Fuccio, Lorenzo / Hassan, Cesare / Laterza, Liboria / Correale, Loredana / Pagano, Nico / Bocus, Paolo / Fabbri, Carlo / Maimone, Antonella / Cennamo, Vincenzo / Repici, Alessandro / Costamagna, Guido / Bazzoli, Franco / Larghi, Alberto. ·Department of Medical and Surgical Sciences, S. Orsola-Malpighi Hospital, University of Bologna, Bologna, Italy. ·Gastrointest Endosc · Pubmed #23660563.

ABSTRACT: BACKGROUND: Differential diagnosis of pancreatic solid masses with EUS-guided FNA (EUS-FNA) is still challenging in about 15% of cases. Mutation of the K-ras gene is present in over 75% of pancreatic adenocarcinomas (PADC). OBJECTIVE: To assess the accuracy of K-ras gene mutation analysis for diagnosing PADC. DESIGN: We systematically searched the electronic databases for relevant studies published. Data from selected studies underwent meta-analysis by use of a bivariate model providing a pooled value for sensitivity, specificity, diagnostic odds ratio, and summary receiver operating characteristic curve. SETTING: Meta-analysis of 8 prospective studies. PATIENTS: Total of 931 patients undergoing EUS-FNA for diagnosis of pancreatic solid masses. INTERVENTION: K-ras mutation analysis. MAIN OUTCOME MEASUREMENTS: Diagnostic accuracy of K-ras mutation analysis and of combined diagnostic strategy by using EUS-FNA and K-ras mutation analysis in the diagnosis of PADC. RESULTS: The pooled sensitivity of EUS-FNA for the differential diagnosis of PADC was 80.6%, and the specificity was 97%. Estimated sensitivity and specificity were 76.8% and 93.3% for K-ras gene analysis, respectively, and 88.7% and 92% for combined EUS-FNA plus K-ras mutation analysis. Overall, K-ras mutation testing applied to cases that were inconclusive by EUS-FNA reduced the false-negative rate by 55.6%, with a false-positive rate of 10.7%. Not repeating EUS-FNA in cases in which mutation testing of the K-ras gene is inconclusive would reduce the repeat-biopsy rate from 12.5% to 6.8%. LIMITATIONS: Small number of studies and between-study heterogeneity. CONCLUSION: K-ras mutation analysis can be useful in the diagnostic work-up of pancreatic masses, in particular when tissue obtained by EUS-FNA is insufficient, and the diagnosis inconclusive.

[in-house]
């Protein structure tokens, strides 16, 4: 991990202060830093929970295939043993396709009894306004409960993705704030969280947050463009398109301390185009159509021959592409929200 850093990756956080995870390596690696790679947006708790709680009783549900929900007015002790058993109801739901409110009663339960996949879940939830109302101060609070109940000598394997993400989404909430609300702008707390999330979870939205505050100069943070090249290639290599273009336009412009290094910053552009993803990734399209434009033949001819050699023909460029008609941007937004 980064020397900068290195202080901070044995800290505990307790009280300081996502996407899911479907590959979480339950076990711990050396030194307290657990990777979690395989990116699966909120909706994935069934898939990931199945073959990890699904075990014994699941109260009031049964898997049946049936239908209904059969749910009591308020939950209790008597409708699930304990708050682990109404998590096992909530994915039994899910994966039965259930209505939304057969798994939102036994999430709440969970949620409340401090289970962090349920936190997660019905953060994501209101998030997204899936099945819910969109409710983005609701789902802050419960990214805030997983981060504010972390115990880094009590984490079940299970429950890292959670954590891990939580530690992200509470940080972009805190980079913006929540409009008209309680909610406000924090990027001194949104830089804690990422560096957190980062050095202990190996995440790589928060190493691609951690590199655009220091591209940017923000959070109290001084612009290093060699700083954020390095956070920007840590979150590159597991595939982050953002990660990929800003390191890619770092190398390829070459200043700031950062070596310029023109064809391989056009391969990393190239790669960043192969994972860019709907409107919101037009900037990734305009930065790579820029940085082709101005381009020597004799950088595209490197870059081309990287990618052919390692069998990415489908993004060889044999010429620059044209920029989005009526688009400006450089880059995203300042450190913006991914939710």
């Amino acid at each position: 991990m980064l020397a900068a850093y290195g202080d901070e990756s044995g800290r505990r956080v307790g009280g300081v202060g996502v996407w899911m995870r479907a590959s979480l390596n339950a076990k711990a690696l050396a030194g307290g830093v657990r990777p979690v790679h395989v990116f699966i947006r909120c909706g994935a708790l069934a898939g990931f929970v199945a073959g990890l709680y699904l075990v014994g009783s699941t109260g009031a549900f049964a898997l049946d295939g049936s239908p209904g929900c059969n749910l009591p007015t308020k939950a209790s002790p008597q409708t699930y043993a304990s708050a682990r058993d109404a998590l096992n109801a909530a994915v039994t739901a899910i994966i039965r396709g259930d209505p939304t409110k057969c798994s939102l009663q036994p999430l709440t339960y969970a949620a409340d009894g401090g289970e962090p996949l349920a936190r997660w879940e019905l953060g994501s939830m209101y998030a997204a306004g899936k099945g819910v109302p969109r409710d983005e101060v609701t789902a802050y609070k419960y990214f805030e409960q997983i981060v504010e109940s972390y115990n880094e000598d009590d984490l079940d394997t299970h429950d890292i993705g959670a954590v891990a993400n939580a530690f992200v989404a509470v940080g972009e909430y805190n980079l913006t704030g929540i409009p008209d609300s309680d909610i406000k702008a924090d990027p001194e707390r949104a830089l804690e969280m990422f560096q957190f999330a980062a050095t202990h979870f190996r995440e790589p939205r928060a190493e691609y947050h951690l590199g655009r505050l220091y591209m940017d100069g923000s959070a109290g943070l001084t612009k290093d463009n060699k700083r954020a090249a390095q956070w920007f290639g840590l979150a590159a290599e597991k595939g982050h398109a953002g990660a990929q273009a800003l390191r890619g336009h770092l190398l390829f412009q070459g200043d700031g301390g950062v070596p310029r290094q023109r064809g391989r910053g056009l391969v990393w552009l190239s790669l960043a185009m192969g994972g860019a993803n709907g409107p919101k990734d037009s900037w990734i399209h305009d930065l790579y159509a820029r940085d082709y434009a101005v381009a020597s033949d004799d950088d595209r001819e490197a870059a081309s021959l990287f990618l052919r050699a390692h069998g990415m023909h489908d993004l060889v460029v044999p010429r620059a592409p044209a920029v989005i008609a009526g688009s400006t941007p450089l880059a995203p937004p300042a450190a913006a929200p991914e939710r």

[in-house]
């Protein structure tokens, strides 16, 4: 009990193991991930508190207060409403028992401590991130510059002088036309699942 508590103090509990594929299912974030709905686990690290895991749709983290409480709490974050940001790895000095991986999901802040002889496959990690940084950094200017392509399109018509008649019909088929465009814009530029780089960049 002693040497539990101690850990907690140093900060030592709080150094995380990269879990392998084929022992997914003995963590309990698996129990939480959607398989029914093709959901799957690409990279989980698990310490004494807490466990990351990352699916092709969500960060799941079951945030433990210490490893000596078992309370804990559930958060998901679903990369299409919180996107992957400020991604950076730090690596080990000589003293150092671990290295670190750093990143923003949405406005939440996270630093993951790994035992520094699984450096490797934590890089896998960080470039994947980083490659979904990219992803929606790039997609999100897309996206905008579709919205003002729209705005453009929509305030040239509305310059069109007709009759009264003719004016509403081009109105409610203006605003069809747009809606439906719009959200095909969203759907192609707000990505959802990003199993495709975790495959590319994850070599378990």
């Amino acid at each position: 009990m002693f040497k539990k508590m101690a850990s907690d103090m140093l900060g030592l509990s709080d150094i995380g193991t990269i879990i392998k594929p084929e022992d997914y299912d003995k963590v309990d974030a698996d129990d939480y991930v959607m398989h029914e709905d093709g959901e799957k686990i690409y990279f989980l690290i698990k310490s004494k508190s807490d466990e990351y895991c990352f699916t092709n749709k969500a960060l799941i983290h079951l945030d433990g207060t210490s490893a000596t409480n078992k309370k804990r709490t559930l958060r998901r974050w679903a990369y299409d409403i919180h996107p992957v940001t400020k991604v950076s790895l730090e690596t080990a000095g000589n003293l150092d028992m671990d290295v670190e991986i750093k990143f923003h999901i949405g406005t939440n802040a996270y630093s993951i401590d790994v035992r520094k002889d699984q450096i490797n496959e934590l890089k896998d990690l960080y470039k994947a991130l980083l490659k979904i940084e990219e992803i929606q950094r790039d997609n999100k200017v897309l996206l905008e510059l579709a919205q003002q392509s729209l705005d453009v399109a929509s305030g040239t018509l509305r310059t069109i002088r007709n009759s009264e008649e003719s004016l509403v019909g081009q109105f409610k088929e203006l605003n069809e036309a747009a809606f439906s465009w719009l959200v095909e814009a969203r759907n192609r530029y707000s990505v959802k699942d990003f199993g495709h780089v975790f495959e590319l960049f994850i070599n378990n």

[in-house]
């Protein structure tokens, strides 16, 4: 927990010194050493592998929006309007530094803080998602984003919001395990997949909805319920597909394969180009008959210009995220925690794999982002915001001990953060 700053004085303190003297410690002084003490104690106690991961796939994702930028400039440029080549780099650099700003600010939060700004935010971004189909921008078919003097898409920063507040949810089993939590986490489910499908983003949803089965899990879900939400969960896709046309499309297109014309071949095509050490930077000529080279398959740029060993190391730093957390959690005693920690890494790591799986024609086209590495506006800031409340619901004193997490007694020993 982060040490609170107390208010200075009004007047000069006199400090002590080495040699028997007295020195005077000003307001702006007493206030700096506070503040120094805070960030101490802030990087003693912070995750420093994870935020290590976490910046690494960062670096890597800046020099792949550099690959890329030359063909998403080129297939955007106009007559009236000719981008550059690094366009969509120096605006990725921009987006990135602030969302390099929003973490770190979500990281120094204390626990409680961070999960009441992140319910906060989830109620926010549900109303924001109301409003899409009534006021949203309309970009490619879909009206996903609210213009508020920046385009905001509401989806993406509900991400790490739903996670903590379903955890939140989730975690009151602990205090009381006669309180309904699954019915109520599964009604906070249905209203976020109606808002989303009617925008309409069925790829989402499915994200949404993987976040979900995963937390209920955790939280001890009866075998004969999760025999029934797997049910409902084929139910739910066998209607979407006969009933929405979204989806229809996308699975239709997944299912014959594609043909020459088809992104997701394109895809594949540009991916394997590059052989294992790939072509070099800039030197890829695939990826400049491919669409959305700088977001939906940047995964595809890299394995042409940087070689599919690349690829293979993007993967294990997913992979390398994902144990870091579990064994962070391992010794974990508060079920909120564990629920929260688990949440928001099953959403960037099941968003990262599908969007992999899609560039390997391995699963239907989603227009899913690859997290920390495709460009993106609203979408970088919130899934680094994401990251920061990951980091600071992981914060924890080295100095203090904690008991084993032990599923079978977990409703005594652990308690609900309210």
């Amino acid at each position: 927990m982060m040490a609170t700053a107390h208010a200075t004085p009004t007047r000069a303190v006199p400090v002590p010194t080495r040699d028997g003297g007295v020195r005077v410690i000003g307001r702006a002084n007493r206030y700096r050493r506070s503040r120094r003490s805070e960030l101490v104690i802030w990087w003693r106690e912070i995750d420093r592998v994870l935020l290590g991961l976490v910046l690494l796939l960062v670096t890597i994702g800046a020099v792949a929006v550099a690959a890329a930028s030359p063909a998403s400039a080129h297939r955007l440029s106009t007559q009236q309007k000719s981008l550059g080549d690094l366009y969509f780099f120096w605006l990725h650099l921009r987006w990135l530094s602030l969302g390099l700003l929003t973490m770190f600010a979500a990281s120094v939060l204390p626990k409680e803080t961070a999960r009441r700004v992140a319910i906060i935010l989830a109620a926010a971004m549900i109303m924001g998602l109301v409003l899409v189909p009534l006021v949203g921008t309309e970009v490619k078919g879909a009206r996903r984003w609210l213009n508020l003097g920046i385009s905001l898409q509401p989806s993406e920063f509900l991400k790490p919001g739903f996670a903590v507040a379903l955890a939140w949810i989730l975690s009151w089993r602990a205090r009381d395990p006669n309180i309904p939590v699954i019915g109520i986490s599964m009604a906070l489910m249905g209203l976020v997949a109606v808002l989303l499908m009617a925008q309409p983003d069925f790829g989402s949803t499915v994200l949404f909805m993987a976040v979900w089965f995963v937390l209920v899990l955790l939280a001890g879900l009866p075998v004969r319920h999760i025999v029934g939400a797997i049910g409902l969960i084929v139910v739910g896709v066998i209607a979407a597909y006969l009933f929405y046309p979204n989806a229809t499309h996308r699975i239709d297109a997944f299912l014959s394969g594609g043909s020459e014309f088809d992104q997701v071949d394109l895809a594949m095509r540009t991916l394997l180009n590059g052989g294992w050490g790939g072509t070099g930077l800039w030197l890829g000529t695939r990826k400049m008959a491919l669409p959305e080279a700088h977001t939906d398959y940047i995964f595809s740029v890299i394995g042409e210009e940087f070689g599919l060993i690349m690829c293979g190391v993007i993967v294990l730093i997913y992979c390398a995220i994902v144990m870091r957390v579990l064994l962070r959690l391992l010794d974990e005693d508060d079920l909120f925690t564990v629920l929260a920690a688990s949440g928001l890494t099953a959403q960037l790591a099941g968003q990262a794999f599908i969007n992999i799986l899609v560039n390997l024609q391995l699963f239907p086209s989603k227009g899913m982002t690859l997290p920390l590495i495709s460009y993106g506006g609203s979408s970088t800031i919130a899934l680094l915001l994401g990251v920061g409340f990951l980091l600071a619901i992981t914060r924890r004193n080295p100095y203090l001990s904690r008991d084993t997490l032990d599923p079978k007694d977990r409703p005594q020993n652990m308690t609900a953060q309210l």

3 Article Interobserver agreement in contrast harmonic endoscopic ultrasound. 2012

Fusaroli, Pietro / Kypraios, Dimitrios / Mancino, Maria Grazia / Spada, Alessia / Benini, Maria Chiara / Bianchi, Marco / Bocus, Paolo / De Angelis, Claudio / De Luca, Leonardo / Fabbri, Carlo / Grillo, Antonino / Marzioni, Marco / Reggio, Dario / Togliani, Thomas / Zanarini, Stefano / Caletti, Giancarlo. ·Department of Clinical Medicine, GI Unit, University of Bologna/Imola Hospital, Italy Gastroenterology Unit, Bellaria Hospital, Bologna, Italy. pietro.fusaroli@unibo.it ·J Gastroenterol Hepatol · Pubmed #22414180.

ABSTRACT: BACKGROUND AND AIM: Contrast harmonic endoscopic ultrasound (CH-EUS) was recently introduced to clinical practice; its reproducibility among endosonographers is unknown. Our aim was to assess the interobserver agreement (IA) in CH-EUS. METHODS: Fifteen endosonographers (eight experienced and seven non-experienced) from 11 Italian EUS centers evaluated 80 video-cases (40 solid pancreatic lesions, 20 pancreatic cystic lesions and 20 submucosal lesions) of CH-EUS, according to the degree of enhancement, the pattern of distribution and the washout of the contrast agent. IA within each group and between the two groups of observers was assessed with the Fleiss kappa statistic. RESULTS: Overall IA was moderate for the uptake and fair for the pattern of distribution and the washout. In solid pancreatic lesions, IA was moderate for the uptake and fair for the pattern and the washout. In cystic pancreatic lesions, IA was uniformly moderate for the assessment of uptake, slight for the pattern and fair for the washout. In submucosal tumors, IA was substantial for the uptake, slight for the pattern and fair for the washout. Non-experienced endosonographers demonstrated, in most cases, comparable IA with the experienced ones. CONCLUSIONS: Interobserver agreement among endosonographers for CH EUS was satisfactory. In particular, overall IA varied from slight to substantial, being fair in the majority of cases. Inherent structural features of the lesions, as well as technical differences between the variables assessed, could have accounted for the fluctuation of the results. Outcomes of IA were reproducible between experienced and non-experienced endosonographers.